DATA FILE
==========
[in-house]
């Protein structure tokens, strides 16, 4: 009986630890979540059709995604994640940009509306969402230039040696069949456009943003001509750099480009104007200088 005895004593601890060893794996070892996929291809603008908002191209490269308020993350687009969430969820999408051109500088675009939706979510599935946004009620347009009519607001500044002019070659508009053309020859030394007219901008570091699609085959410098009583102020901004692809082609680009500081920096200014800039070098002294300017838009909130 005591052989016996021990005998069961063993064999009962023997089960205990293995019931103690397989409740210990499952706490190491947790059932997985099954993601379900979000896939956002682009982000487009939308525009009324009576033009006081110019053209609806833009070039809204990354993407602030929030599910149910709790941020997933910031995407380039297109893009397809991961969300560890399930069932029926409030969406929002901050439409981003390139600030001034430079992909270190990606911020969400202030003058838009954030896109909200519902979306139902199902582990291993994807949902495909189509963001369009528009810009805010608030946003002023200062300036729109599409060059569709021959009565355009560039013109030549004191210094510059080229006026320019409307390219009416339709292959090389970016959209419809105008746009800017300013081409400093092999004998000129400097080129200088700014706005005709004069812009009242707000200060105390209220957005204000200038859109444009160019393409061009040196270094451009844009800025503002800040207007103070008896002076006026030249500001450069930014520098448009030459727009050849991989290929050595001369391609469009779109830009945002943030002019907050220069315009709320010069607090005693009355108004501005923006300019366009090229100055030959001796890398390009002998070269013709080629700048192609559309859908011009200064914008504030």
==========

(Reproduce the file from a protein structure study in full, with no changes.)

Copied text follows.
[in-house]
């Protein structure tokens, strides 16, 4: 009986630890979540059709995604994640940009509306969402230039040696069949456009943003001509750099480009104007200088 005895004593601890060893794996070892996929291809603008908002191209490269308020993350687009969430969820999408051109500088675009939706979510599935946004009620347009009519607001500044002019070659508009053309020859030394007219901008570091699609085959410098009583102020901004692809082609680009500081920096200014800039070098002294300017838009909130 005591052989016996021990005998069961063993064999009962023997089960205990293995019931103690397989409740210990499952706490190491947790059932997985099954993601379900979000896939956002682009982000487009939308525009009324009576033009006081110019053209609806833009070039809204990354993407602030929030599910149910709790941020997933910031995407380039297109893009397809991961969300560890399930069932029926409030969406929002901050439409981003390139600030001034430079992909270190990606911020969400202030003058838009954030896109909200519902979306139902199902582990291993994807949902495909189509963001369009528009810009805010608030946003002023200062300036729109599409060059569709021959009565355009560039013109030549004191210094510059080229006026320019409307390219009416339709292959090389970016959209419809105008746009800017300013081409400093092999004998000129400097080129200088700014706005005709004069812009009242707000200060105390209220957005204000200038859109444009160019393409061009040196270094451009844009800025503002800040207007103070008896002076006026030249500001450069930014520098448009030459727009050849991989290929050595001369391609469009779109830009945002943030002019907050220069315009709320010069607090005693009355108004501005923006300019366009090229100055030959001796890398390009002998070269013709080629700048192609559309859908011009200064914008504030």